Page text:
Master Chief’s first true outing on Xbox One is a return to familiar form; tight gunplay, staged sci-fi and steady pacing, says Cassandra Khaw.
“If you’ve ever binged on a Halo game, you’d be at home here. Fun, rather than challenge, is prioritised.”
The opening for Halo 5: Guardians is strangely balletic. The lights come on and we fade into a glimpse of Master Chief’s helmet. He runs his thumb across its back. The camera cuts. We see a ship coasting through a static asteroid field. Its destination reveals itself, a much larger vessel in the horizon. The Argent Moon.
Cut. We’re inside Master Chief’s vessel again; there’s a shot of Blue Team preparing for combat. The music is beginning to boil with anticipation. Another cut. Another look at the exterior of the ship. Cut to Master Chief again, this time showcased in full. The camera strokes his form like a lover, lingering on even the most miniscule action — the tilt of a wrist, the trembling of gauntleted fingers. It’s clear that 343 Industries understands what its audience wants and who they’re here for.
This fact is driven home in the next shot, when our iconic protagonist joins his compatriots. Even his entry — the way he sets his feet on the hard metal floor, the way the camera scoops upwards — is dramatic, deliberate. Like actors following a script, his crew take turns to interact with him: one gives him his gun, another addresses him with a gruff nod, the third quietly asks about his condition. Master Chief is fine, of course.
It’s all very systematic, very mechanical, and yet weirdly beautiful. From the way they skim through the asteroid belt to the way they smash through a window in their ship, anchoring themselves against the pull of space with judicious use of their thrusters, there’s something about Blue Team’s practiced, effortless motions that is evocative of a stage performance. Nothing about the opening cinematic conveys urgency, or doubt that the heroes could do anything but triumph, their victory already long preordained.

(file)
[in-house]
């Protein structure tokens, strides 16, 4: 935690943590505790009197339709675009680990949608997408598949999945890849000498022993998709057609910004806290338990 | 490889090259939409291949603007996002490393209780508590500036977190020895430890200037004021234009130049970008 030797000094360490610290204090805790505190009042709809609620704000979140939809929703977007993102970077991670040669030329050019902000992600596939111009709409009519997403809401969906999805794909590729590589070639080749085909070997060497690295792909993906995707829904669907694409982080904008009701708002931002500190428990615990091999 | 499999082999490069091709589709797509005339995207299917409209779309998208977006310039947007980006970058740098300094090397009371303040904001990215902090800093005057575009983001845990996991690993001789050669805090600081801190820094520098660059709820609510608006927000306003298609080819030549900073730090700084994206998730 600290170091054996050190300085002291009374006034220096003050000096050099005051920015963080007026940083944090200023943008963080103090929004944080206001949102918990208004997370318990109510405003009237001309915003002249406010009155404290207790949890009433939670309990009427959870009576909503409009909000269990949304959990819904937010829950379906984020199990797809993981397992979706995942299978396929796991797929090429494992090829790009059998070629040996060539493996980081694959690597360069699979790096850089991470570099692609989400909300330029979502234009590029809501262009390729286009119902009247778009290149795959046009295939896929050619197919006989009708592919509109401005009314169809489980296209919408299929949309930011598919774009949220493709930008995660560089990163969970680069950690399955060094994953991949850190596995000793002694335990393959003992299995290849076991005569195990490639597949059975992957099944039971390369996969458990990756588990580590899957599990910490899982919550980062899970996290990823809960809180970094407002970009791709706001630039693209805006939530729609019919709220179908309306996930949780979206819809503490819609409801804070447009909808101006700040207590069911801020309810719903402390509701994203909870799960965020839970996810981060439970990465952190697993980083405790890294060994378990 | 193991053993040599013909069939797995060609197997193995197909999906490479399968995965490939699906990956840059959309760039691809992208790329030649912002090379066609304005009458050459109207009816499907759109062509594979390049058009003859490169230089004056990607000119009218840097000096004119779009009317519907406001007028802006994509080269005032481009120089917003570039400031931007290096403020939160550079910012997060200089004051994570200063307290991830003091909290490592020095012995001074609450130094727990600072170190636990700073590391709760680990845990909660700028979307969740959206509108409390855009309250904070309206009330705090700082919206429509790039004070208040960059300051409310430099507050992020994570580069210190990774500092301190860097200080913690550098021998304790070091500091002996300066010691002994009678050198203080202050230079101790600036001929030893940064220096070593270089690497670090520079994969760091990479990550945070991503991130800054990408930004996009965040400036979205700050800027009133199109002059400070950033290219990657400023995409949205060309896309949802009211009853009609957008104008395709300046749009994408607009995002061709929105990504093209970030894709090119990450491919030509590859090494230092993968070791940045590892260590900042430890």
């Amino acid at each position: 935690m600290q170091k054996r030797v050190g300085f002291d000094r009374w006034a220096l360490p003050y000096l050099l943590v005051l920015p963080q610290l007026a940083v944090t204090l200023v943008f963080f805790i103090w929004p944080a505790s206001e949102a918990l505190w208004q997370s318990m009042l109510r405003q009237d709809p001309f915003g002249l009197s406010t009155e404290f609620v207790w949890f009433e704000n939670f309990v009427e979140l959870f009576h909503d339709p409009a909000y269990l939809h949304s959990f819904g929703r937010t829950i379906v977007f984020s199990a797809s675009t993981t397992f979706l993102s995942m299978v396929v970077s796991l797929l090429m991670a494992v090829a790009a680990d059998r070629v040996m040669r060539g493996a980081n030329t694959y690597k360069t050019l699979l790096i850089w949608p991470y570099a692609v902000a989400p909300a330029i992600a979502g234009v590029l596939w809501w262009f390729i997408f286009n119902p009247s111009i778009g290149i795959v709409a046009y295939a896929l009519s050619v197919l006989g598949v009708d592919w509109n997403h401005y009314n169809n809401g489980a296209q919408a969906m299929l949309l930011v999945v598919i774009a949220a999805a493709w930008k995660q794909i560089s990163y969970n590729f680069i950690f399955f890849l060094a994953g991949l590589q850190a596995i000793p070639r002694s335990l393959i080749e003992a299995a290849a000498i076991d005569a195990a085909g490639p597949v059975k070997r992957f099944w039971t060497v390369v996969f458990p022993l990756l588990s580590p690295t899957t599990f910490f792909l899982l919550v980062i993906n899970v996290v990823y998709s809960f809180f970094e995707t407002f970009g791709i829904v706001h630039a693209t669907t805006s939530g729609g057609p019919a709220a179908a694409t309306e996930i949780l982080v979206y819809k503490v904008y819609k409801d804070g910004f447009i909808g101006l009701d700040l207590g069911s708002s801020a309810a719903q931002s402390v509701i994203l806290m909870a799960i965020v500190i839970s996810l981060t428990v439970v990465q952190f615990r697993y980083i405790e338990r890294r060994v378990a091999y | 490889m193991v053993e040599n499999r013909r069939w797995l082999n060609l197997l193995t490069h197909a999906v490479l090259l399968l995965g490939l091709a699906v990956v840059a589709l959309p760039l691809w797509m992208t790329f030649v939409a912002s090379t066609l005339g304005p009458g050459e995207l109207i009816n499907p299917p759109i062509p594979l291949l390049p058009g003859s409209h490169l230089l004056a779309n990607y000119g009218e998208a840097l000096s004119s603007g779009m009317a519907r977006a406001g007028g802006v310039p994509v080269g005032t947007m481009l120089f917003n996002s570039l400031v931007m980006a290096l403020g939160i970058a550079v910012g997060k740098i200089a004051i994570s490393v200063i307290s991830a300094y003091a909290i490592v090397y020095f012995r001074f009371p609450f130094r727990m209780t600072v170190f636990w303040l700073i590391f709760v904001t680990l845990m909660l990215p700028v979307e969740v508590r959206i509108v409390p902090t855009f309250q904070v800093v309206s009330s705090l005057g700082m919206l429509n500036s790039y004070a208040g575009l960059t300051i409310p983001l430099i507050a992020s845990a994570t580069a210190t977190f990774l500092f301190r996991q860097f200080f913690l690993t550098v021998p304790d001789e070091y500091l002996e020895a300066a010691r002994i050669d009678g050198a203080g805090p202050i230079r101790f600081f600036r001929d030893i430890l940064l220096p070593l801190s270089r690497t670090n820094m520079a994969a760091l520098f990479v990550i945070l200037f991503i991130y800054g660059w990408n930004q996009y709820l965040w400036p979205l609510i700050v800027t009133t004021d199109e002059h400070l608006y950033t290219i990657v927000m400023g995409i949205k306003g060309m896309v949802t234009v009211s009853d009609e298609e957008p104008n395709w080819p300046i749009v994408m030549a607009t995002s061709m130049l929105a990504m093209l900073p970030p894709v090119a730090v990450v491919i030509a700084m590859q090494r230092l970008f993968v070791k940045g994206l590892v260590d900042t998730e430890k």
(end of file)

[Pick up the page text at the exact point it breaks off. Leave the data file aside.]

The imagery carried throughout my experience with the campaign mode for Halo 5: Guardians. Playable as solo or as a four-man co-op experience, it never really installs a fear of the expansive spacecraft you find yourself wandering. The innocuousness of your environment is further enhanced by a general lack of grime. You encounter bodies from time to time, but there is no dirt, no real evidence of plasma-fueled conflict, no indication that life did more than just exist. The last is particularly jarring. It’s possible that Blue Team’s trajectory simply skirts such things, but the effect of their absence is indisputable. The ship feels like a set piece, a playing field and in a very real sense. That’s precisely what it is.
Combat in Halo 5 is sharp, fluid — exactly what you would expect from a Halo game. Similarly, the controls do not deviate far from the standard formula for the Xbox shooters, with shoulder triggers and analog sticks performing as you’d anticipate. The catalogue of abilities, however, differs somewhat. Unlike the ones that came with your armor in previous games, these are universal for all players. They include an infinite sprint, a stabilizer to improve your aim, thruster packs for juking, and a Spartan shoulder charge that essentially allows you to mimic your rugby champion.
“The plot isn’t what brings people to Halo. It’s the opportunity to experience the world, to feel powerful, to be awesome — and to do it in the company of your friends.”